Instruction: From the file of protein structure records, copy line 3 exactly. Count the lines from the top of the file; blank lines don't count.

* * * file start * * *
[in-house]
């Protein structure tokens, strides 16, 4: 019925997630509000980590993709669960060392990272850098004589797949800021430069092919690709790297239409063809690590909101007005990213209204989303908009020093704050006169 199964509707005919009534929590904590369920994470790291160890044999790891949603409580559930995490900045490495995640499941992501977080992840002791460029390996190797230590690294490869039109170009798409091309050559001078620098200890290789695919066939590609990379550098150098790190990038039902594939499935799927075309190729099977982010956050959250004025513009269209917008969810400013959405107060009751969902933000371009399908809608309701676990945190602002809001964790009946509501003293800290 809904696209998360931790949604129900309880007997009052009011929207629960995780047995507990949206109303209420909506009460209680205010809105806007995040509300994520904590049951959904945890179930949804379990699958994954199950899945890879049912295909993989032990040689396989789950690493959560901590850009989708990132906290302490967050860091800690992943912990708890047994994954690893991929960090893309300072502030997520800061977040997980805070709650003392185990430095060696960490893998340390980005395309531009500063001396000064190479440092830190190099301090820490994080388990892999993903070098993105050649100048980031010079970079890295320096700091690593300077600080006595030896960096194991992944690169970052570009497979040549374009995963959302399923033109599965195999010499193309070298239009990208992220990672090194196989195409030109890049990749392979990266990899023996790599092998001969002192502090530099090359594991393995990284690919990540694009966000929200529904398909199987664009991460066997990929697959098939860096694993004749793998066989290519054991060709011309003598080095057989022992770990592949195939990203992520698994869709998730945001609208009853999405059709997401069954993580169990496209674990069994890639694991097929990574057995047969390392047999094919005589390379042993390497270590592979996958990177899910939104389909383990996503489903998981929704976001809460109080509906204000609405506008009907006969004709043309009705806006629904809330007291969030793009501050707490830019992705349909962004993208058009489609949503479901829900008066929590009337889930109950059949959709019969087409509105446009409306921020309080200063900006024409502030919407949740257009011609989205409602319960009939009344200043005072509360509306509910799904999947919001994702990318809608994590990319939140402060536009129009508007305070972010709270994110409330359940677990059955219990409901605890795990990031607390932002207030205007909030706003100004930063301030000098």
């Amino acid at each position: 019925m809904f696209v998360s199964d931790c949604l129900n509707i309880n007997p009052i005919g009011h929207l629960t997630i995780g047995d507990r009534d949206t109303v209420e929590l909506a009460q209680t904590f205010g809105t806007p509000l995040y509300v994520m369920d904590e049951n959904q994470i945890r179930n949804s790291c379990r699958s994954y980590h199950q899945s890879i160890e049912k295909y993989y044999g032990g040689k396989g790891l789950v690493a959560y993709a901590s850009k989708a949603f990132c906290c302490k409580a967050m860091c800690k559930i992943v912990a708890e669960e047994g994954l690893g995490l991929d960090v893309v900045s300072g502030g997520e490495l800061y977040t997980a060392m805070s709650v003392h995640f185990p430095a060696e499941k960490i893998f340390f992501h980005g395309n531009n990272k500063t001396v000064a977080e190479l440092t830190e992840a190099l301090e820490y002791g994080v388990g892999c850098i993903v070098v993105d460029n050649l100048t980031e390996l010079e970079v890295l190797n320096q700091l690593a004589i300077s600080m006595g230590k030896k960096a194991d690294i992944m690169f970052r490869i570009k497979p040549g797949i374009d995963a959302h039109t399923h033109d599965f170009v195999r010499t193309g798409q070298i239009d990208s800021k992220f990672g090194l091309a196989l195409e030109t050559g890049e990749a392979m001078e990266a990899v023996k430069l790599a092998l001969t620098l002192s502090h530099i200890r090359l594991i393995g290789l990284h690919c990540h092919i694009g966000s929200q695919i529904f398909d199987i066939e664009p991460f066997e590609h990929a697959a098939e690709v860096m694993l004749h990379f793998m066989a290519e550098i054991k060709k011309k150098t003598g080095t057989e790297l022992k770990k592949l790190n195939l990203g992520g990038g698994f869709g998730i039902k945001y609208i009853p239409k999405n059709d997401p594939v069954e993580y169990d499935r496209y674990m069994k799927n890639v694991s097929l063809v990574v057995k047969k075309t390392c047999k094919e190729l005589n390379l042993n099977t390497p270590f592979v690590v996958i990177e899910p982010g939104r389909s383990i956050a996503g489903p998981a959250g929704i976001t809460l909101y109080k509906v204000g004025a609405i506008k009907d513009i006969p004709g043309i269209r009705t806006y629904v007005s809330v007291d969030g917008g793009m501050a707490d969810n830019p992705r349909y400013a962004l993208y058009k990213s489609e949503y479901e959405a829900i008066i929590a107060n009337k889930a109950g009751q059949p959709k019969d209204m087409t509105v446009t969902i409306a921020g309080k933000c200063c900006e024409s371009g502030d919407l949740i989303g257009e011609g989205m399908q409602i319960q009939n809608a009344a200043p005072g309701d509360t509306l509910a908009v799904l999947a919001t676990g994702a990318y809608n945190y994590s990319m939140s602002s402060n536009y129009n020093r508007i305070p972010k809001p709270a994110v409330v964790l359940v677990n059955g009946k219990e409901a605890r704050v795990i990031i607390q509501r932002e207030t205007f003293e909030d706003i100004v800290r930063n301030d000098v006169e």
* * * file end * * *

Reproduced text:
């Amino acid at each position: 019925m809904f696209v998360s199964d931790c949604l129900n509707i309880n007997p009052i005919g009011h929207l629960t997630i995780g047995d507990r009534d949206t109303v209420e929590l909506a009460q209680t904590f205010g809105t806007p509000l995040y509300v994520m369920d904590e049951n959904q994470i945890r179930n949804s790291c379990r699958s994954y980590h199950q899945s890879i160890e049912k295909y993989y044999g032990g040689k396989g790891l789950v690493a959560y993709a901590s850009k989708a949603f990132c906290c302490k409580a967050m860091c800690k559930i992943v912990a708890e669960e047994g994954l690893g995490l991929d960090v893309v900045s300072g502030g997520e490495l800061y977040t997980a060392m805070s709650v003392h995640f185990p430095a060696e499941k960490i893998f340390f992501h980005g395309n531009n990272k500063t001396v000064a977080e190479l440092t830190e992840a190099l301090e820490y002791g994080v388990g892999c850098i993903v070098v993105d460029n050649l100048t980031e390996l010079e970079v890295l190797n320096q700091l690593a004589i300077s600080m006595g230590k030896k960096a194991d690294i992944m690169f970052r490869i570009k497979p040549g797949i374009d995963a959302h039109t399923h033109d599965f170009v195999r010499t193309g798409q070298i239009d990208s800021k992220f990672g090194l091309a196989l195409e030109t050559g890049e990749a392979m001078e990266a990899v023996k430069l790599a092998l001969t620098l002192s502090h530099i200890r090359l594991i393995g290789l990284h690919c990540h092919i694009g966000s929200q695919i529904f398909d199987i066939e664009p991460f066997e590609h990929a697959a098939e690709v860096m694993l004749h990379f793998m066989a290519e550098i054991k060709k011309k150098t003598g080095t057989e790297l022992k770990k592949l790190n195939l990203g992520g990038g698994f869709g998730i039902k945001y609208i009853p239409k999405n059709d997401p594939v069954e993580y169990d499935r496209y674990m069994k799927n890639v694991s097929l063809v990574v057995k047969k075309t390392c047999k094919e190729l005589n390379l042993n099977t390497p270590f592979v690590v996958i990177e899910p982010g939104r389909s383990i956050a996503g489903p998981a959250g929704i976001t809460l909101y109080k509906v204000g004025a609405i506008k009907d513009i006969p004709g043309i269209r009705t806006y629904v007005s809330v007291d969030g917008g793009m501050a707490d969810n830019p992705r349909y400013a962004l993208y058009k990213s489609e949503y479901e959405a829900i008066i929590a107060n009337k889930a109950g009751q059949p959709k019969d209204m087409t509105v446009t969902i409306a921020g309080k933000c200063c900006e024409s371009g502030d919407l949740i989303g257009e011609g989205m399908q409602i319960q009939n809608a009344a200043p005072g309701d509360t509306l509910a908009v799904l999947a919001t676990g994702a990318y809608n945190y994590s990319m939140s602002s402060n536009y129009n020093r508007i305070p972010k809001p709270a994110v409330v964790l359940v677990n059955g009946k219990e409901a605890r704050v795990i990031i607390q509501r932002e207030t205007f003293e909030d706003i100004v800290r930063n301030d000098v006169e």